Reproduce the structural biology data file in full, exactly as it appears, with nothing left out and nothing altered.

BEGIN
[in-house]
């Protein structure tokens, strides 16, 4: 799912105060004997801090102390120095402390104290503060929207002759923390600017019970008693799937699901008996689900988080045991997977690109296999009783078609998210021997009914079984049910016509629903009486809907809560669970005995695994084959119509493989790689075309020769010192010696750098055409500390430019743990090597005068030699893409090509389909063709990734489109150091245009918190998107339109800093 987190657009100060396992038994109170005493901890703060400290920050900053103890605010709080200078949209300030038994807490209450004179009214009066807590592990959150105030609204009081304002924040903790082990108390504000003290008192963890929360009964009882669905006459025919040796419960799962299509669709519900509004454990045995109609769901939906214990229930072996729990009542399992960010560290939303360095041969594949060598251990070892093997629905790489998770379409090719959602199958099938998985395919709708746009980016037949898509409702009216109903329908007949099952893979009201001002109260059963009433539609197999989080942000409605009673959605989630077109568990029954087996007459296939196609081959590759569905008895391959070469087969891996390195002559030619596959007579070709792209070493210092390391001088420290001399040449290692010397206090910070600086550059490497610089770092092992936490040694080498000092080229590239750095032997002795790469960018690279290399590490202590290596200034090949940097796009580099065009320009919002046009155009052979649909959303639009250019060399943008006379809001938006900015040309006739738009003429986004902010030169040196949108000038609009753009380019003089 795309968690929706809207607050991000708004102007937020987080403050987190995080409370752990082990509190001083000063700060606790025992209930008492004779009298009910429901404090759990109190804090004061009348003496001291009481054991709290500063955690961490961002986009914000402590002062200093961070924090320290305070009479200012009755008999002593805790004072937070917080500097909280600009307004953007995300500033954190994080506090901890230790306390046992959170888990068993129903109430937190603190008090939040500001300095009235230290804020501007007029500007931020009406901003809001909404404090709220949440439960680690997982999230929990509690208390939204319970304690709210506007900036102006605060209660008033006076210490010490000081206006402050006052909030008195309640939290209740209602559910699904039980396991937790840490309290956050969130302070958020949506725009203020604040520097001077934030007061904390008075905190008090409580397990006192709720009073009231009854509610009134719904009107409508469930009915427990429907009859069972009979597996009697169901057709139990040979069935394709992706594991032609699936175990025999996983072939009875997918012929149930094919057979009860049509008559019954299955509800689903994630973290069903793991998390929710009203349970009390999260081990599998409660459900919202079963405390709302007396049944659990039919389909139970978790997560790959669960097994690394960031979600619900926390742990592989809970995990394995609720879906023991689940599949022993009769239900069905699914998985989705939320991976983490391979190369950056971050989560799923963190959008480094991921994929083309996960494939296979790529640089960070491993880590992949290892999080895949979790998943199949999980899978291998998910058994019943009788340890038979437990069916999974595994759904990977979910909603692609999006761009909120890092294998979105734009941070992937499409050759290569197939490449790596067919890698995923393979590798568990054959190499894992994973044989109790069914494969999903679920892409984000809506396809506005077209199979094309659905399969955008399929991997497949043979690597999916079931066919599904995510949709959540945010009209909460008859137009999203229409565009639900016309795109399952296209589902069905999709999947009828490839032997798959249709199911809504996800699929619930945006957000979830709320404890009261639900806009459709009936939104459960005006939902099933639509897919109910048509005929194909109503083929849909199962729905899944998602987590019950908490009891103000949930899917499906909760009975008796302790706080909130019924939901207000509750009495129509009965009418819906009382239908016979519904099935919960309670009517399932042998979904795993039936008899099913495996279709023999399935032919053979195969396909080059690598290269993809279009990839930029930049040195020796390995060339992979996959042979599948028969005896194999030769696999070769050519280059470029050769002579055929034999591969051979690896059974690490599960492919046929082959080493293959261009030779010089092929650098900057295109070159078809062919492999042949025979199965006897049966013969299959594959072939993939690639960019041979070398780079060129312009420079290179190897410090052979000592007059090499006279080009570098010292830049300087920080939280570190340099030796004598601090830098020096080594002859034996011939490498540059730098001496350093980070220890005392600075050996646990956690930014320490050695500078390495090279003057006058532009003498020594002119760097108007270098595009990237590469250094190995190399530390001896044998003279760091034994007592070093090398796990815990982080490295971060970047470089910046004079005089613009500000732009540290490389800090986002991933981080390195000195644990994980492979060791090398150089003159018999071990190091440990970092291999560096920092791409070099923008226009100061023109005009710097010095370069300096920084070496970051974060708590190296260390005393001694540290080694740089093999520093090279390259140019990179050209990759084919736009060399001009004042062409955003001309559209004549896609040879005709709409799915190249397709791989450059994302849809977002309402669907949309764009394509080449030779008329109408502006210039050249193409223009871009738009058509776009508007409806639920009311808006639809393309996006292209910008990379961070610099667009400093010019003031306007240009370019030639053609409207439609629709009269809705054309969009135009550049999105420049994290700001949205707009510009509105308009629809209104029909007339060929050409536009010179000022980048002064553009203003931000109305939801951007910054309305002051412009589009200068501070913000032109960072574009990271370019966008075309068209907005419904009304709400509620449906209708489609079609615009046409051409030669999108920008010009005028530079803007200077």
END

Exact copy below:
[in-house]
């Protein structure tokens, strides 16, 4: 799912105060004997801090102390120095402390104290503060929207002759923390600017019970008693799937699901008996689900988080045991997977690109296999009783078609998210021997009914079984049910016509629903009486809907809560669970005995695994084959119509493989790689075309020769010192010696750098055409500390430019743990090597005068030699893409090509389909063709990734489109150091245009918190998107339109800093 987190657009100060396992038994109170005493901890703060400290920050900053103890605010709080200078949209300030038994807490209450004179009214009066807590592990959150105030609204009081304002924040903790082990108390504000003290008192963890929360009964009882669905006459025919040796419960799962299509669709519900509004454990045995109609769901939906214990229930072996729990009542399992960010560290939303360095041969594949060598251990070892093997629905790489998770379409090719959602199958099938998985395919709708746009980016037949898509409702009216109903329908007949099952893979009201001002109260059963009433539609197999989080942000409605009673959605989630077109568990029954087996007459296939196609081959590759569905008895391959070469087969891996390195002559030619596959007579070709792209070493210092390391001088420290001399040449290692010397206090910070600086550059490497610089770092092992936490040694080498000092080229590239750095032997002795790469960018690279290399590490202590290596200034090949940097796009580099065009320009919002046009155009052979649909959303639009250019060399943008006379809001938006900015040309006739738009003429986004902010030169040196949108000038609009753009380019003089 795309968690929706809207607050991000708004102007937020987080403050987190995080409370752990082990509190001083000063700060606790025992209930008492004779009298009910429901404090759990109190804090004061009348003496001291009481054991709290500063955690961490961002986009914000402590002062200093961070924090320290305070009479200012009755008999002593805790004072937070917080500097909280600009307004953007995300500033954190994080506090901890230790306390046992959170888990068993129903109430937190603190008090939040500001300095009235230290804020501007007029500007931020009406901003809001909404404090709220949440439960680690997982999230929990509690208390939204319970304690709210506007900036102006605060209660008033006076210490010490000081206006402050006052909030008195309640939290209740209602559910699904039980396991937790840490309290956050969130302070958020949506725009203020604040520097001077934030007061904390008075905190008090409580397990006192709720009073009231009854509610009134719904009107409508469930009915427990429907009859069972009979597996009697169901057709139990040979069935394709992706594991032609699936175990025999996983072939009875997918012929149930094919057979009860049509008559019954299955509800689903994630973290069903793991998390929710009203349970009390999260081990599998409660459900919202079963405390709302007396049944659990039919389909139970978790997560790959669960097994690394960031979600619900926390742990592989809970995990394995609720879906023991689940599949022993009769239900069905699914998985989705939320991976983490391979190369950056971050989560799923963190959008480094991921994929083309996960494939296979790529640089960070491993880590992949290892999080895949979790998943199949999980899978291998998910058994019943009788340890038979437990069916999974595994759904990977979910909603692609999006761009909120890092294998979105734009941070992937499409050759290569197939490449790596067919890698995923393979590798568990054959190499894992994973044989109790069914494969999903679920892409984000809506396809506005077209199979094309659905399969955008399929991997497949043979690597999916079931066919599904995510949709959540945010009209909460008859137009999203229409565009639900016309795109399952296209589902069905999709999947009828490839032997798959249709199911809504996800699929619930945006957000979830709320404890009261639900806009459709009936939104459960005006939902099933639509897919109910048509005929194909109503083929849909199962729905899944998602987590019950908490009891103000949930899917499906909760009975008796302790706080909130019924939901207000509750009495129509009965009418819906009382239908016979519904099935919960309670009517399932042998979904795993039936008899099913495996279709023999399935032919053979195969396909080059690598290269993809279009990839930029930049040195020796390995060339992979996959042979599948028969005896194999030769696999070769050519280059470029050769002579055929034999591969051979690896059974690490599960492919046929082959080493293959261009030779010089092929650098900057295109070159078809062919492999042949025979199965006897049966013969299959594959072939993939690639960019041979070398780079060129312009420079290179190897410090052979000592007059090499006279080009570098010292830049300087920080939280570190340099030796004598601090830098020096080594002859034996011939490498540059730098001496350093980070220890005392600075050996646990956690930014320490050695500078390495090279003057006058532009003498020594002119760097108007270098595009990237590469250094190995190399530390001896044998003279760091034994007592070093090398796990815990982080490295971060970047470089910046004079005089613009500000732009540290490389800090986002991933981080390195000195644990994980492979060791090398150089003159018999071990190091440990970092291999560096920092791409070099923008226009100061023109005009710097010095370069300096920084070496970051974060708590190296260390005393001694540290080694740089093999520093090279390259140019990179050209990759084919736009060399001009004042062409955003001309559209004549896609040879005709709409799915190249397709791989450059994302849809977002309402669907949309764009394509080449030779008329109408502006210039050249193409223009871009738009058509776009508007409806639920009311808006639809393309996006292209910008990379961070610099667009400093010019003031306007240009370019030639053609409207439609629709009269809705054309969009135009550049999105420049994290700001949205707009510009509105308009629809209104029909007339060929050409536009010179000022980048002064553009203003931000109305939801951007910054309305002051412009589009200068501070913000032109960072574009990271370019966008075309068209907005419904009304709400509620449906209708489609079609615009046409051409030669999108920008010009005028530079803007200077």